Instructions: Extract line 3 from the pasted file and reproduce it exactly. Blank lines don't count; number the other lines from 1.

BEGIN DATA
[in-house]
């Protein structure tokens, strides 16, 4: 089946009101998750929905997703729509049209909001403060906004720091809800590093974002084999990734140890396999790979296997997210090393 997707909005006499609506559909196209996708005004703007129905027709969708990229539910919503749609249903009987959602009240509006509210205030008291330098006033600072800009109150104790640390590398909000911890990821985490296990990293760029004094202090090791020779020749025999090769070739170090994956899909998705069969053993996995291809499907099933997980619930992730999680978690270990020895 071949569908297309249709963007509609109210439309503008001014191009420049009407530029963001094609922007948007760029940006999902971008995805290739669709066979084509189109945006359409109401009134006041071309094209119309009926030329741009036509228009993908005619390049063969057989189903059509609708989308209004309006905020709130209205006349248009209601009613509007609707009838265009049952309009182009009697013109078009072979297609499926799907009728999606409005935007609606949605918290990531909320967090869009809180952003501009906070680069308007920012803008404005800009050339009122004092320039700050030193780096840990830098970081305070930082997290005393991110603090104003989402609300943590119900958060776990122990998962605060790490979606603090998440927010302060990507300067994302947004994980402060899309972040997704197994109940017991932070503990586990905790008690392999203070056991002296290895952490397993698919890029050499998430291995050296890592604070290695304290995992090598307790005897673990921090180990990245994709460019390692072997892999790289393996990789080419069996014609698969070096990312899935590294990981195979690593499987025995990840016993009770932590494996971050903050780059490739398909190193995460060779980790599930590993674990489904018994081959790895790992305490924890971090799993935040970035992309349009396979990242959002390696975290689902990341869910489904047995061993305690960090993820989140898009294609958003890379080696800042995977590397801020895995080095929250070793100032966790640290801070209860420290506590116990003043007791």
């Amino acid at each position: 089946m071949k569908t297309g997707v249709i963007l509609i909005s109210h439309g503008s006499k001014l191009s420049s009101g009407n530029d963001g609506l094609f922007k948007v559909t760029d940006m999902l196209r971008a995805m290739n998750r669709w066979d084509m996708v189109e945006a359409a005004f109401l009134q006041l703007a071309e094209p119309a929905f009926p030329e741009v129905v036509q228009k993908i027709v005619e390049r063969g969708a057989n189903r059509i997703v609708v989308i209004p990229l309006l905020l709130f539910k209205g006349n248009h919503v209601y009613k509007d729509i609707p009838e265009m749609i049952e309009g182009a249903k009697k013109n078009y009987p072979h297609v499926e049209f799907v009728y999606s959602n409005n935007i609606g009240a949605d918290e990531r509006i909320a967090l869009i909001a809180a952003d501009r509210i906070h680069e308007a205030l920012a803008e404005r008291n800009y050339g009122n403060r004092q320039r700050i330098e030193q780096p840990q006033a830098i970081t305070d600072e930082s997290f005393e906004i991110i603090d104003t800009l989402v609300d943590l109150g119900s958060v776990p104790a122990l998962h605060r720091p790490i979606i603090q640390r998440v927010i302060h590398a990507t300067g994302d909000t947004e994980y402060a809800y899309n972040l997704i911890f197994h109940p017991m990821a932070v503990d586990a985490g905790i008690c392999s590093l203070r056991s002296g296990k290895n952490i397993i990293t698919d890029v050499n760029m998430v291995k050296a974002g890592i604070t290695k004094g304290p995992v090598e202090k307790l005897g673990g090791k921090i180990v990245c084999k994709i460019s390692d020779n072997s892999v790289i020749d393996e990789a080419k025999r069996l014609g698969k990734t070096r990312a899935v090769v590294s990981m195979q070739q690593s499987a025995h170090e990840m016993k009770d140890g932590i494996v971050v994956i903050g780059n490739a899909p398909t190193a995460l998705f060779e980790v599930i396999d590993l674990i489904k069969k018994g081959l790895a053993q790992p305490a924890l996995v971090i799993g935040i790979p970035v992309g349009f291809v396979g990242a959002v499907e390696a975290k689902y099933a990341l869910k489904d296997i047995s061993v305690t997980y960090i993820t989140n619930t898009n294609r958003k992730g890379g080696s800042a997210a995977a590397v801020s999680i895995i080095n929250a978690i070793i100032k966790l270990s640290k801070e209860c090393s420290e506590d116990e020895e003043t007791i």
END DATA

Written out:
């Amino acid at each position: 089946m071949k569908t297309g997707v249709i963007l509609i909005s109210h439309g503008s006499k001014l191009s420049s009101g009407n530029d963001g609506l094609f922007k948007v559909t760029d940006m999902l196209r971008a995805m290739n998750r669709w066979d084509m996708v189109e945006a359409a005004f109401l009134q006041l703007a071309e094209p119309a929905f009926p030329e741009v129905v036509q228009k993908i027709v005619e390049r063969g969708a057989n189903r059509i997703v609708v989308i209004p990229l309006l905020l709130f539910k209205g006349n248009h919503v209601y009613k509007d729509i609707p009838e265009m749609i049952e309009g182009a249903k009697k013109n078009y009987p072979h297609v499926e049209f799907v009728y999606s959602n409005n935007i609606g009240a949605d918290e990531r509006i909320a967090l869009i909001a809180a952003d501009r509210i906070h680069e308007a205030l920012a803008e404005r008291n800009y050339g009122n403060r004092q320039r700050i330098e030193q780096p840990q006033a830098i970081t305070d600072e930082s997290f005393e906004i991110i603090d104003t800009l989402v609300d943590l109150g119900s958060v776990p104790a122990l998962h605060r720091p790490i979606i603090q640390r998440v927010i302060h590398a990507t300067g994302d909000t947004e994980y402060a809800y899309n972040l997704i911890f197994h109940p017991m990821a932070v503990d586990a985490g905790i008690c392999s590093l203070r056991s002296g296990k290895n952490i397993i990293t698919d890029v050499n760029m998430v291995k050296a974002g890592i604070t290695k004094g304290p995992v090598e202090k307790l005897g673990g090791k921090i180990v990245c084999k994709i460019s390692d020779n072997s892999v790289i020749d393996e990789a080419k025999r069996l014609g698969k990734t070096r990312a899935v090769v590294s990981m195979q070739q690593s499987a025995h170090e990840m016993k009770d140890g932590i494996v971050v994956i903050g780059n490739a899909p398909t190193a995460l998705f060779e980790v599930i396999d590993l674990i489904k069969k018994g081959l790895a053993q790992p305490a924890l996995v971090i799993g935040i790979p970035v992309g349009f291809v396979g990242a959002v499907e390696a975290k689902y099933a990341l869910k489904d296997i047995s061993v305690t997980y960090i993820t989140n619930t898009n294609r958003k992730g890379g080696s800042a997210a995977a590397v801020s999680i895995i080095n929250a978690i070793i100032k966790l270990s640290k801070e209860c090393s420290e506590d116990e020895e003043t007791i």